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How will unraid handle several raids ?


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Hello :)


i'm new to the forum and searched a while for a media storage & cheap solution with a bit of secure data storage -> voila unraid.


I'm reading since about 2 weeks many threads due to planning, cases, hdd types etc in order to exchange or upgrade my hp microserver. Because i have one xeon x5660 more than needed i built a new system, in the future virtuallized.


now the question: I see some people create for the cache drive or parity drive a 2 disk raid 1 because unraid counts that as 1 drive. How will unraid count several raid 1 or raid 5 for storage ? Each raidset as 1 drive ?


I hope i didn't miss the answer in this great forum!



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I agree with peter,


it is counter intuitive to place a fake raid system on top of a real raid system.


You just loose performance and drive space, waste electricity and gain no added protection.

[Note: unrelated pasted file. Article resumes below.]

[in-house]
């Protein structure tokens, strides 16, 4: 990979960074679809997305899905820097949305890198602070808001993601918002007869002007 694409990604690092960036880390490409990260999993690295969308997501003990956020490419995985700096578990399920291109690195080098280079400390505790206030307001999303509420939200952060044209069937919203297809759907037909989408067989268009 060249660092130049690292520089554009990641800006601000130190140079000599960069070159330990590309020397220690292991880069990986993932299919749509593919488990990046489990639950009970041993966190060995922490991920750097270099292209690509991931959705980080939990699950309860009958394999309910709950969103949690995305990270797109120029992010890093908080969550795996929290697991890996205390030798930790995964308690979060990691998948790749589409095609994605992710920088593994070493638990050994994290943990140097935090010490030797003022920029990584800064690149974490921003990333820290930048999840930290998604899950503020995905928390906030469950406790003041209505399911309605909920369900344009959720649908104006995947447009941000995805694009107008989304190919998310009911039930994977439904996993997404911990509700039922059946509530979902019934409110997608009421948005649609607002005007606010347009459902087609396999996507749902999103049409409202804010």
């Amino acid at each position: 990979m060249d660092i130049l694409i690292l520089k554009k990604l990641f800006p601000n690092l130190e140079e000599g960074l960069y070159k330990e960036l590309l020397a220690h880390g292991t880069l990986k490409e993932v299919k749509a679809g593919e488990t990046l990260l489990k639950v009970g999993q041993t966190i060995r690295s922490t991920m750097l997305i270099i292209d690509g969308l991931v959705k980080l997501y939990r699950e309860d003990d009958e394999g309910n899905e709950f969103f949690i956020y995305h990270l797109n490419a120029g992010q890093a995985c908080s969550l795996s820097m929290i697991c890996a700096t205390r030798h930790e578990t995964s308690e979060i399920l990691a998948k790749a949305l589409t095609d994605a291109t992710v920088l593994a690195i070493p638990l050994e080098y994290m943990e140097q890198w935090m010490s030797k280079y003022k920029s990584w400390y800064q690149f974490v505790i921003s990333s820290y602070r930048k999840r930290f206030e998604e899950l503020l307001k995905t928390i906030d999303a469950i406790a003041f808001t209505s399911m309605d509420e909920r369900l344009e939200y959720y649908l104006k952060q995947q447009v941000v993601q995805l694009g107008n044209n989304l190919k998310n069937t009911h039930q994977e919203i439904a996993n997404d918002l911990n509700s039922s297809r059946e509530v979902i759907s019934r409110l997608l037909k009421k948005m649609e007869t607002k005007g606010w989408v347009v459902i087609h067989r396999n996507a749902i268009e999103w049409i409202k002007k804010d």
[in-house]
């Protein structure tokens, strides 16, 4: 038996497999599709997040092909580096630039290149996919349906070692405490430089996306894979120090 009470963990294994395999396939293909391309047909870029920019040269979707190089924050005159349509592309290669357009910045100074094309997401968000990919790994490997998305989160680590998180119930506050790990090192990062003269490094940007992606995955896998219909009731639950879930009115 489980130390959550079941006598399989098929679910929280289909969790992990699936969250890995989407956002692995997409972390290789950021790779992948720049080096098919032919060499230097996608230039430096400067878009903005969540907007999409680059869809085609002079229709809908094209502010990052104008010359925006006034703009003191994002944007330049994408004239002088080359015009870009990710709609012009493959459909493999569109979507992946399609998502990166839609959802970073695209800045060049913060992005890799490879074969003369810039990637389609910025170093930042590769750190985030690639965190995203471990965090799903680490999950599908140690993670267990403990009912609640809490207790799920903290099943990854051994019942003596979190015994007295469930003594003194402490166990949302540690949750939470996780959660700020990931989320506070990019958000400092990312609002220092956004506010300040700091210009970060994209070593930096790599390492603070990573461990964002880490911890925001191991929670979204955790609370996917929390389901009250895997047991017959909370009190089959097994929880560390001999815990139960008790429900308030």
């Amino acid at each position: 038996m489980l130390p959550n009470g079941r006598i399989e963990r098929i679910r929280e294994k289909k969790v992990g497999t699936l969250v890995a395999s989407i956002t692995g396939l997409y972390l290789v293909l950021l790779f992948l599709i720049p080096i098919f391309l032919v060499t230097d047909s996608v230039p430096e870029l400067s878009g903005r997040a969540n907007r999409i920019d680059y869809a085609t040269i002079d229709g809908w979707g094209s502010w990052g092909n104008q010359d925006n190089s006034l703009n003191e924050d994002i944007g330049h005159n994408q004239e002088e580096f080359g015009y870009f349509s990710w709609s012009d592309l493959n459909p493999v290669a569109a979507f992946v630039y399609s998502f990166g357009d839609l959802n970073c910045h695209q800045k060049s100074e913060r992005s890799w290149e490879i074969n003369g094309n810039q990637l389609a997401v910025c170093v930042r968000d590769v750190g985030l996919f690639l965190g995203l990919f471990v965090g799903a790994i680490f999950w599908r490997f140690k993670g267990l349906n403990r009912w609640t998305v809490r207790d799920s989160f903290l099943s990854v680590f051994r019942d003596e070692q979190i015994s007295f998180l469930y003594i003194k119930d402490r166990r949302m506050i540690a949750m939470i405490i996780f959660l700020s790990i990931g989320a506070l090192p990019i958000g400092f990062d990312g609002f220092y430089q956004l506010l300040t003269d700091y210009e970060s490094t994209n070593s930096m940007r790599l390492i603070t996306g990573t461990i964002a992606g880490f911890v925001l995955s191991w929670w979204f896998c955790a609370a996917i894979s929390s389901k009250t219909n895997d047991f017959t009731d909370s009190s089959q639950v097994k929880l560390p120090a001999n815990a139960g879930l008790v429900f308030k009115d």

with the new way the cache drive works in the latest betas... a large raid5/6 array for a cache drive sounds very tempting suddenly.

assuming unRAID sees the raid5..

you could use unRAID as a self contained, automated tiered storage system.

A tier1 high performance storage system on the raid5 with a tier2 storage sub-system on the unRAID array...

you would gain the the write speed to the Tier2 storage at the performance level of the tier1. all at the same time you can use the cache drive as the tier1 all while using the mover as intended and keeping your data secure.


to bad I don't have the cash on hand to test this..



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I have an Areca ARC-1200 - which is a 2 port PCIe x1 hardware RAID card, pretty well supported by unRAID (no temperature data, no SMART data, and it manages its spinup/spindown state, but otherwise works great).  As far as I know, it is the only true RAID card anyone has tried by unRAID.  Both WeeboTech and I both use this card.


I have three volumes on the card -

- 3T RAID0 - Parity Volume

- 1T RAID1 - Secure Data Volumne (since this is RAID1, it is really taking up 2T of space to provide 1T of mirrored space)

- 1T RAID0 - Cache Volume (not being used)


I plan to merge the parity and cache volumes to create a 4T RAID0 parity volume.  Having parity and cache on the same physical disks didn't work very well, hence I don't use the cache volume as my cache disk. 


The secure data volume is not part of unRAID, but is a separately mounted filesystem.  I use it for personal data (My Documents, etc.).  It is a bit faster that unRAID, especially for writing.  It is also more secure.  Each member of my family has a dedicated share on this volume for their personal files.


The RAID0 parity has several advantages:


1 - It provides faster writes, especially when writing to multiple unRAID disks at the same time